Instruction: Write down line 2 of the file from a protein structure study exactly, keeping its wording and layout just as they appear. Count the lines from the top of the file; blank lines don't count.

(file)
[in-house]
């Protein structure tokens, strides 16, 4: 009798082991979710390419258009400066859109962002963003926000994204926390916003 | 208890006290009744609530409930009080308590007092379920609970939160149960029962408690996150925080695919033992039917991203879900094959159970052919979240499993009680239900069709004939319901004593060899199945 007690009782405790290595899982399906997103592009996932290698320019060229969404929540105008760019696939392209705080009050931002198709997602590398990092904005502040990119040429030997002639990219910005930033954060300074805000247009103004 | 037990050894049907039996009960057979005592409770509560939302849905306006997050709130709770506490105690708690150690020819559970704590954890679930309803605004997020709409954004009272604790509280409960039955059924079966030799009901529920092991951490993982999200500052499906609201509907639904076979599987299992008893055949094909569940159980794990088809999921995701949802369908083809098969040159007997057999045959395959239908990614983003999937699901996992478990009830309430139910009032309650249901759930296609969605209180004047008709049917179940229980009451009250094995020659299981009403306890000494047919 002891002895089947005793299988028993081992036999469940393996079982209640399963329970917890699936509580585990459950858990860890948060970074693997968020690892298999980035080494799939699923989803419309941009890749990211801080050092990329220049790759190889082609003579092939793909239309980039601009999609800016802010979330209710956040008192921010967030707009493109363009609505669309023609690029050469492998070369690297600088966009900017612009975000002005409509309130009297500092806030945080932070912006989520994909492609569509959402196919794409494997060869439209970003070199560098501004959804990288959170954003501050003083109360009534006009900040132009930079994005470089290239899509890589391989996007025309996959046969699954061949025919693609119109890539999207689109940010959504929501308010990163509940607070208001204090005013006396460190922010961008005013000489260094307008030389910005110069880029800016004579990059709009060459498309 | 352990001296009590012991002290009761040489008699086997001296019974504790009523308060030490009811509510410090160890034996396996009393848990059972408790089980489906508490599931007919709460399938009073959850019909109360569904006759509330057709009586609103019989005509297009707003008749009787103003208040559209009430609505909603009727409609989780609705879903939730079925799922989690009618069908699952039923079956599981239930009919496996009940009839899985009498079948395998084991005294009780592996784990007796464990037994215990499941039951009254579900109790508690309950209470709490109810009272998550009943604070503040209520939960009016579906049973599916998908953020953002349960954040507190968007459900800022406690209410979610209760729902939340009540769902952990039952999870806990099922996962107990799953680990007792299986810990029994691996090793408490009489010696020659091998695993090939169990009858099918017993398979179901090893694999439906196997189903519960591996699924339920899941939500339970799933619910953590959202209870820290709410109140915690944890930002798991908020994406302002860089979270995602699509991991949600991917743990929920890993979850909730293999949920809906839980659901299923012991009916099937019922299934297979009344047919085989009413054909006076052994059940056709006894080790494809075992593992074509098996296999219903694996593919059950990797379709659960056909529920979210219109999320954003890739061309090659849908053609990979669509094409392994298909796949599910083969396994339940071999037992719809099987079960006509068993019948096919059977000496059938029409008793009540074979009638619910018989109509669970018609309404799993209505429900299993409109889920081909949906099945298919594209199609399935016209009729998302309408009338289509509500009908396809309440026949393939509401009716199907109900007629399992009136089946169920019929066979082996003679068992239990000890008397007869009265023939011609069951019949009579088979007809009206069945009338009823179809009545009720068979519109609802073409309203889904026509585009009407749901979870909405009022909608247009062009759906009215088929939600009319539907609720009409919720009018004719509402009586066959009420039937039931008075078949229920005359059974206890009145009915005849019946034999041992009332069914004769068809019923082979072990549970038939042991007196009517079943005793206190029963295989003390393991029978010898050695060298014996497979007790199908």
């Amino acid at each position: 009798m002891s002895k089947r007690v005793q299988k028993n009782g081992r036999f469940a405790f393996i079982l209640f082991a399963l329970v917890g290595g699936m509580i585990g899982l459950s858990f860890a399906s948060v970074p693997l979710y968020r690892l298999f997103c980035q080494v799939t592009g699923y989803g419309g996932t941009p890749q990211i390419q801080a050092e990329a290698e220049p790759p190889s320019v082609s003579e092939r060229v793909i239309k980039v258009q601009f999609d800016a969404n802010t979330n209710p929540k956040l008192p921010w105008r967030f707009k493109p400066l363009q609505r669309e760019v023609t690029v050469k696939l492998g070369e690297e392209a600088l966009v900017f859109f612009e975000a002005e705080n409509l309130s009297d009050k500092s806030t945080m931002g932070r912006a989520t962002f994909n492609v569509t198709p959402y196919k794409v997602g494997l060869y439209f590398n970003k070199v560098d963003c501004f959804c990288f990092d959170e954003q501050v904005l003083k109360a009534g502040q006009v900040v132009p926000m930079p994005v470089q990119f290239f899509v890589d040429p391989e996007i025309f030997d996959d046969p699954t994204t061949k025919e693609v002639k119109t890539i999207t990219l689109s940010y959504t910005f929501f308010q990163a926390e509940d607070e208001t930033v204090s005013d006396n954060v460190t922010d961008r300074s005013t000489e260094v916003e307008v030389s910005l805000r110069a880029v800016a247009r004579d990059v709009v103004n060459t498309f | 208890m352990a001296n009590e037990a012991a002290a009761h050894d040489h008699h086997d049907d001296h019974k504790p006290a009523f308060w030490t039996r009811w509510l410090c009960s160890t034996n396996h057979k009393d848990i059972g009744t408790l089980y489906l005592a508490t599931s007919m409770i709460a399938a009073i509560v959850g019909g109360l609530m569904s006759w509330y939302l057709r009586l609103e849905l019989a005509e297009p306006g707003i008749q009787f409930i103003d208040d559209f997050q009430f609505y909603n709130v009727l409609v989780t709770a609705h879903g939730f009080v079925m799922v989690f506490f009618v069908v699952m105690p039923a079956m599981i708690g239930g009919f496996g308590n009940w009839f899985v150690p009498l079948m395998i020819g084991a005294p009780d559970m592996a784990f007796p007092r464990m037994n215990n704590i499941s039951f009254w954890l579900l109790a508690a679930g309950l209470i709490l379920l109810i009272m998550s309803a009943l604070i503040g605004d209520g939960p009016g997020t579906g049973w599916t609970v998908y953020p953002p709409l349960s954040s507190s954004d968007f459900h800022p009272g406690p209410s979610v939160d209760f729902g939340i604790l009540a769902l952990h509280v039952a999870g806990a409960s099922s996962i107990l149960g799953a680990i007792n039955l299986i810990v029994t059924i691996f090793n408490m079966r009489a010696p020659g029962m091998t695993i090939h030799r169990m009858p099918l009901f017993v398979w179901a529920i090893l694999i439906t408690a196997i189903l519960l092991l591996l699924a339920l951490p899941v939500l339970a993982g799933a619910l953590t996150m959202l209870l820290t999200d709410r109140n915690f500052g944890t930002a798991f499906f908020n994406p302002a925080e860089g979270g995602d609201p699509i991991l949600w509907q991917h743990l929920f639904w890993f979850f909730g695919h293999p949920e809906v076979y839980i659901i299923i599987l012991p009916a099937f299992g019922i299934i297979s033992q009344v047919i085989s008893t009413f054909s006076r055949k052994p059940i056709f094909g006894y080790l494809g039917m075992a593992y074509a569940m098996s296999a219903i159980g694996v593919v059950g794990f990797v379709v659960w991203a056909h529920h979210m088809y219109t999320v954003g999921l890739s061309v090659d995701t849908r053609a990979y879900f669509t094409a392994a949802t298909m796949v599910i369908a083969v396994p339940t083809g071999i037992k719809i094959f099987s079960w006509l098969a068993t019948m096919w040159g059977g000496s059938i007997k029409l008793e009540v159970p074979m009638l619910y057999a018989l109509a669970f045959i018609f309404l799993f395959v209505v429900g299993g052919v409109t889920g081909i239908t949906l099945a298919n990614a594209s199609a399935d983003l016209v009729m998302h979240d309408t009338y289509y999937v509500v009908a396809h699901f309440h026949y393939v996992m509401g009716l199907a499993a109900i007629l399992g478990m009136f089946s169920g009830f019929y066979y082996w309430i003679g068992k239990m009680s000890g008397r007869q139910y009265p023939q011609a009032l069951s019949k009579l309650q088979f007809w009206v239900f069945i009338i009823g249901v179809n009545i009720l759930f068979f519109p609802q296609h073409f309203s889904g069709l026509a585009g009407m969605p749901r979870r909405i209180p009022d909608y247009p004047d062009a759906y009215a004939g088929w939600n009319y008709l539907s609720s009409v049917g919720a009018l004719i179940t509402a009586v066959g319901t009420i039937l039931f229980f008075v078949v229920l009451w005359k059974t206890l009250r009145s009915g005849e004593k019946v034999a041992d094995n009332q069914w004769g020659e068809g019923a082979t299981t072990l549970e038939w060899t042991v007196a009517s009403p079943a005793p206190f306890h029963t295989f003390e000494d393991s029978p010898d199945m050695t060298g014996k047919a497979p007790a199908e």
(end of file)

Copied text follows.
């Protein structure tokens, strides 16, 4: 009798082991979710390419258009400066859109962002963003926000994204926390916003 | 208890006290009744609530409930009080308590007092379920609970939160149960029962408690996150925080695919033992039917991203879900094959159970052919979240499993009680239900069709004939319901004593060899199945 007690009782405790290595899982399906997103592009996932290698320019060229969404929540105008760019696939392209705080009050931002198709997602590398990092904005502040990119040429030997002639990219910005930033954060300074805000247009103004 | 037990050894049907039996009960057979005592409770509560939302849905306006997050709130709770506490105690708690150690020819559970704590954890679930309803605004997020709409954004009272604790509280409960039955059924079966030799009901529920092991951490993982999200500052499906609201509907639904076979599987299992008893055949094909569940159980794990088809999921995701949802369908083809098969040159007997057999045959395959239908990614983003999937699901996992478990009830309430139910009032309650249901759930296609969605209180004047008709049917179940229980009451009250094995020659299981009403306890000494047919 002891002895089947005793299988028993081992036999469940393996079982209640399963329970917890699936509580585990459950858990860890948060970074693997968020690892298999980035080494799939699923989803419309941009890749990211801080050092990329220049790759190889082609003579092939793909239309980039601009999609800016802010979330209710956040008192921010967030707009493109363009609505669309023609690029050469492998070369690297600088966009900017612009975000002005409509309130009297500092806030945080932070912006989520994909492609569509959402196919794409494997060869439209970003070199560098501004959804990288959170954003501050003083109360009534006009900040132009930079994005470089290239899509890589391989996007025309996959046969699954061949025919693609119109890539999207689109940010959504929501308010990163509940607070208001204090005013006396460190922010961008005013000489260094307008030389910005110069880029800016004579990059709009060459498309 | 352990001296009590012991002290009761040489008699086997001296019974504790009523308060030490009811509510410090160890034996396996009393848990059972408790089980489906508490599931007919709460399938009073959850019909109360569904006759509330057709009586609103019989005509297009707003008749009787103003208040559209009430609505909603009727409609989780609705879903939730079925799922989690009618069908699952039923079956599981239930009919496996009940009839899985009498079948395998084991005294009780592996784990007796464990037994215990499941039951009254579900109790508690309950209470709490109810009272998550009943604070503040209520939960009016579906049973599916998908953020953002349960954040507190968007459900800022406690209410979610209760729902939340009540769902952990039952999870806990099922996962107990799953680990007792299986810990029994691996090793408490009489010696020659091998695993090939169990009858099918017993398979179901090893694999439906196997189903519960591996699924339920899941939500339970799933619910953590959202209870820290709410109140915690944890930002798991908020994406302002860089979270995602699509991991949600991917743990929920890993979850909730293999949920809906839980659901299923012991009916099937019922299934297979009344047919085989009413054909006076052994059940056709006894080790494809075992593992074509098996296999219903694996593919059950990797379709659960056909529920979210219109999320954003890739061309090659849908053609990979669509094409392994298909796949599910083969396994339940071999037992719809099987079960006509068993019948096919059977000496059938029409008793009540074979009638619910018989109509669970018609309404799993209505429900299993409109889920081909949906099945298919594209199609399935016209009729998302309408009338289509509500009908396809309440026949393939509401009716199907109900007629399992009136089946169920019929066979082996003679068992239990000890008397007869009265023939011609069951019949009579088979007809009206069945009338009823179809009545009720068979519109609802073409309203889904026509585009009407749901979870909405009022909608247009062009759906009215088929939600009319539907609720009409919720009018004719509402009586066959009420039937039931008075078949229920005359059974206890009145009915005849019946034999041992009332069914004769068809019923082979072990549970038939042991007196009517079943005793206190029963295989003390393991029978010898050695060298014996497979007790199908």